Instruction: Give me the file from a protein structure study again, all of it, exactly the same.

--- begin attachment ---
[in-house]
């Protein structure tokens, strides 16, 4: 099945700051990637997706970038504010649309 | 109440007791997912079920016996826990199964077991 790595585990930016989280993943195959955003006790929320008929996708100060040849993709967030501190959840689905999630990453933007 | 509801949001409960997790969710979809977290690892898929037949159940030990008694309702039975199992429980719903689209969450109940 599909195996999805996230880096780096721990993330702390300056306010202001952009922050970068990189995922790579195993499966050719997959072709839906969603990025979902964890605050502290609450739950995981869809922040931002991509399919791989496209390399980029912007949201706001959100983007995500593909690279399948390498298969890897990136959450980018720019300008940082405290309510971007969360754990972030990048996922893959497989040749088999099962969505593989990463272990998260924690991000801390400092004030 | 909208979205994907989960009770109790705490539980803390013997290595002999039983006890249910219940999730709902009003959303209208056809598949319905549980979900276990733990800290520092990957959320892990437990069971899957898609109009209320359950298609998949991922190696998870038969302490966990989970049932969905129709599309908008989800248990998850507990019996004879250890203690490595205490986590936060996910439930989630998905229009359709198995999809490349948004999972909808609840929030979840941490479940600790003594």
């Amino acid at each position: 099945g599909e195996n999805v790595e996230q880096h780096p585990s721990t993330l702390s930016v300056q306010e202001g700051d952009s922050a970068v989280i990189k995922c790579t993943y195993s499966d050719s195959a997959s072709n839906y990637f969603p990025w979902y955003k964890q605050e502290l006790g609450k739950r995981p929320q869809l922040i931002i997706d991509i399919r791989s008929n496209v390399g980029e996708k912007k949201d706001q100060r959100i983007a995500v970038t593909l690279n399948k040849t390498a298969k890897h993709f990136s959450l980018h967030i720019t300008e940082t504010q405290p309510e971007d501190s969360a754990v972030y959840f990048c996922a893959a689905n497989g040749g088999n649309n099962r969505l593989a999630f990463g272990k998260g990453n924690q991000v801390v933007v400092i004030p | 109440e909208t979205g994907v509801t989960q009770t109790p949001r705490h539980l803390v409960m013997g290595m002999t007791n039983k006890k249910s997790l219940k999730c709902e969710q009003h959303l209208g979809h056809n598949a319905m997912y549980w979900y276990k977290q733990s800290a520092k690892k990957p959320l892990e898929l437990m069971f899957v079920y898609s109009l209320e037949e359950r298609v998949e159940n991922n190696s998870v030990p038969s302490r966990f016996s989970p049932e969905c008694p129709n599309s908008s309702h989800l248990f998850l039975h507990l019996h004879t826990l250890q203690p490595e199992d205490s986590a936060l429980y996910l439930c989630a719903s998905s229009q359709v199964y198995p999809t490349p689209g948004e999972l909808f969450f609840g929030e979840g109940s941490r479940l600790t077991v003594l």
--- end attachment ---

[in-house]
């Protein structure tokens, strides 16, 4: 099945700051990637997706970038504010649309 | 109440007791997912079920016996826990199964077991 790595585990930016989280993943195959955003006790929320008929996708100060040849993709967030501190959840689905999630990453933007 | 509801949001409960997790969710979809977290690892898929037949159940030990008694309702039975199992429980719903689209969450109940 599909195996999805996230880096780096721990993330702390300056306010202001952009922050970068990189995922790579195993499966050719997959072709839906969603990025979902964890605050502290609450739950995981869809922040931002991509399919791989496209390399980029912007949201706001959100983007995500593909690279399948390498298969890897990136959450980018720019300008940082405290309510971007969360754990972030990048996922893959497989040749088999099962969505593989990463272990998260924690991000801390400092004030 | 909208979205994907989960009770109790705490539980803390013997290595002999039983006890249910219940999730709902009003959303209208056809598949319905549980979900276990733990800290520092990957959320892990437990069971899957898609109009209320359950298609998949991922190696998870038969302490966990989970049932969905129709599309908008989800248990998850507990019996004879250890203690490595205490986590936060996910439930989630998905229009359709198995999809490349948004999972909808609840929030979840941490479940600790003594």
């Amino acid at each position: 099945g599909e195996n999805v790595e996230q880096h780096p585990s721990t993330l702390s930016v300056q306010e202001g700051d952009s922050a970068v989280i990189k995922c790579t993943y195993s499966d050719s195959a997959s072709n839906y990637f969603p990025w979902y955003k964890q605050e502290l006790g609450k739950r995981p929320q869809l922040i931002i997706d991509i399919r791989s008929n496209v390399g980029e996708k912007k949201d706001q100060r959100i983007a995500v970038t593909l690279n399948k040849t390498a298969k890897h993709f990136s959450l980018h967030i720019t300008e940082t504010q405290p309510e971007d501190s969360a754990v972030y959840f990048c996922a893959a689905n497989g040749g088999n649309n099962r969505l593989a999630f990463g272990k998260g990453n924690q991000v801390v933007v400092i004030p | 109440e909208t979205g994907v509801t989960q009770t109790p949001r705490h539980l803390v409960m013997g290595m002999t007791n039983k006890k249910s997790l219940k999730c709902e969710q009003h959303l209208g979809h056809n598949a319905m997912y549980w979900y276990k977290q733990s800290a520092k690892k990957p959320l892990e898929l437990m069971f899957v079920y898609s109009l209320e037949e359950r298609v998949e159940n991922n190696s998870v030990p038969s302490r966990f016996s989970p049932e969905c008694p129709n599309s908008s309702h989800l248990f998850l039975h507990l019996h004879t826990l250890q203690p490595e199992d205490s986590a936060l429980y996910l439930c989630a719903s998905s229009q359709v199964y198995p999809t490349p689209g948004e999972l909808f969450f609840g929030e979840g109940s941490r479940l600790t077991v003594l």